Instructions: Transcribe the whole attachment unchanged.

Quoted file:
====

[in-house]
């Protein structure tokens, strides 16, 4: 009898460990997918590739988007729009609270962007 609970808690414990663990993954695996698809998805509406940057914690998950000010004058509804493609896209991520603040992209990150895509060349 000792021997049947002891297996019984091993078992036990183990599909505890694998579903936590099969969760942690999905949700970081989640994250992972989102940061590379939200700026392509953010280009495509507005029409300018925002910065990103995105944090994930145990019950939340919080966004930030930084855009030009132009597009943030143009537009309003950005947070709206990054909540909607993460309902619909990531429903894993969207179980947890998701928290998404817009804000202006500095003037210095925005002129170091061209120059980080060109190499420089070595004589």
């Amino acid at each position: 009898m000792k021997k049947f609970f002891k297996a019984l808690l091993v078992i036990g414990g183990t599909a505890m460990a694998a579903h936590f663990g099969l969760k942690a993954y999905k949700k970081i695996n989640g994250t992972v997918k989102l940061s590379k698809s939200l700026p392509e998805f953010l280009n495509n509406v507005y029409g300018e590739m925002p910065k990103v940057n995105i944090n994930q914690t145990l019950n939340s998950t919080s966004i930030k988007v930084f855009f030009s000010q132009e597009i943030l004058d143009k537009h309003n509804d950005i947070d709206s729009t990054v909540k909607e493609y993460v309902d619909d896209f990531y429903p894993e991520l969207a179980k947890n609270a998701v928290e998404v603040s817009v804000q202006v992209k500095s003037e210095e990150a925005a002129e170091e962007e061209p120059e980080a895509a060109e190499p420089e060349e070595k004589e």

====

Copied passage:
[in-house]
């Protein structure tokens, strides 16, 4: 009898460990997918590739988007729009609270962007 609970808690414990663990993954695996698809998805509406940057914690998950000010004058509804493609896209991520603040992209990150895509060349 000792021997049947002891297996019984091993078992036990183990599909505890694998579903936590099969969760942690999905949700970081989640994250992972989102940061590379939200700026392509953010280009495509507005029409300018925002910065990103995105944090994930145990019950939340919080966004930030930084855009030009132009597009943030143009537009309003950005947070709206990054909540909607993460309902619909990531429903894993969207179980947890998701928290998404817009804000202006500095003037210095925005002129170091061209120059980080060109190499420089070595004589």
């Amino acid at each position: 009898m000792k021997k049947f609970f002891k297996a019984l808690l091993v078992i036990g414990g183990t599909a505890m460990a694998a579903h936590f663990g099969l969760k942690a993954y999905k949700k970081i695996n989640g994250t992972v997918k989102l940061s590379k698809s939200l700026p392509e998805f953010l280009n495509n509406v507005y029409g300018e590739m925002p910065k990103v940057n995105i944090n994930q914690t145990l019950n939340s998950t919080s966004i930030k988007v930084f855009f030009s000010q132009e597009i943030l004058d143009k537009h309003n509804d950005i947070d709206s729009t990054v909540k909607e493609y993460v309902d619909d896209f990531y429903p894993e991520l969207a179980k947890n609270a998701v928290e998404v603040s817009v804000q202006v992209k500095s003037e210095e990150a925005a002129e170091e962007e061209p120059e980080a895509a060109e190499p420089e060349e070595k004589e």